FAYETTEVILLE, N.C. (WTVD) -- More students attending classes in the fifth largest school district statewide are receiving failing grades. The virtual school year for Shannon Lake's son Chance, 18, started off rocky. The senior attends Jack Britt High School in Fayetteville.
Chance has made average grades, up until now.
"He managed to fail all four of his classes. He did not do early grad in December and now here we are next semester retaking the same four classes to make sure he actually graduates on time in the spring," said Lake.
According to Lake, before the COVID-19 pandemic, Chance was an average student who earned passing grades but virtual learning has been challenging. He's struggled with attention deficit disorder and with eight family members at home, including two toddlers, it's created more of a distraction.
Many other students are in the same boat.
Cumberland County Schools released data showing the number of grades each student received. These numbers are not averages.
Four percent of elementary school students received failing grades last school year in comparison to 17 percent this year.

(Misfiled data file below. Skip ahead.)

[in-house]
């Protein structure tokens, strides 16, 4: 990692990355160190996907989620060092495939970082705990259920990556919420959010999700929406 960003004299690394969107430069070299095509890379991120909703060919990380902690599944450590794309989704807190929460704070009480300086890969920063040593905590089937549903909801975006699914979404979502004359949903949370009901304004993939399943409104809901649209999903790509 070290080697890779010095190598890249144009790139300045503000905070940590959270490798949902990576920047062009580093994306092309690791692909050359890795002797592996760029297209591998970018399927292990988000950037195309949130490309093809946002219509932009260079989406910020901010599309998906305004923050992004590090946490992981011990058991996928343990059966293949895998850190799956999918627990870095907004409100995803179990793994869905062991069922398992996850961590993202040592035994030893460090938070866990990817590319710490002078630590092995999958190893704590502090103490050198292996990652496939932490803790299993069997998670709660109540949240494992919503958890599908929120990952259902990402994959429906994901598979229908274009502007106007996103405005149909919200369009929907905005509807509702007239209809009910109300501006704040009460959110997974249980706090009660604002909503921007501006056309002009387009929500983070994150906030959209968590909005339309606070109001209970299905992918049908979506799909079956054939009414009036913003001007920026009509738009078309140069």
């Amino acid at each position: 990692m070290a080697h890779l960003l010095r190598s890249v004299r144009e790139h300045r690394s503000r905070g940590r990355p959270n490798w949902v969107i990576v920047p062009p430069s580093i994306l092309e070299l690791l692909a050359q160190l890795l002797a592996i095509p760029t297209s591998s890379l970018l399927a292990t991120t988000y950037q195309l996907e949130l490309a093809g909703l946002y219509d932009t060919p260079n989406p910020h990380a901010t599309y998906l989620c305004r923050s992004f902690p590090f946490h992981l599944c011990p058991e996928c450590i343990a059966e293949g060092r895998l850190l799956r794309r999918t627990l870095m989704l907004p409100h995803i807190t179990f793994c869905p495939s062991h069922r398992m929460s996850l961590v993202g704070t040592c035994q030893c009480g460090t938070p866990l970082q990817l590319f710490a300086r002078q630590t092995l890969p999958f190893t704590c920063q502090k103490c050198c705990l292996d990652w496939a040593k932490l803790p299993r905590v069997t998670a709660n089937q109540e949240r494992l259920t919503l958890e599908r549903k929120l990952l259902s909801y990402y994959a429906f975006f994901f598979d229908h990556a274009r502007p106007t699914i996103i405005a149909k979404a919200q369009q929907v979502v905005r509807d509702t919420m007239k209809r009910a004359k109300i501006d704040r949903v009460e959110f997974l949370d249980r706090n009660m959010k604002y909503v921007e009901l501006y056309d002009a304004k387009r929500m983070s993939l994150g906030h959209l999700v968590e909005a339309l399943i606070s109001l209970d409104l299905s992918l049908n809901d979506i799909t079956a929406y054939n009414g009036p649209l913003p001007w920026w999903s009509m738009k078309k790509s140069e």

Among middle school students, seven percent of them received failing grades last year in comparison to 25 percent this year.
Finally in the second quarter, 24 percent of high school students received failing grades this year in comparison to ten percent last year.
The school district says the attendance rate this year is lower than last year, even though classes are virtual.
Lake is now hopeful her son will pass this semester because he learns best in the classroom. School leaders have not yet met to discuss if students will return to the classroom.
"I'm totally on board with him going back simply because I know my son and I know he'd do better back in class," said Lake.
More Cumberland County students getting failing grades during remote learning
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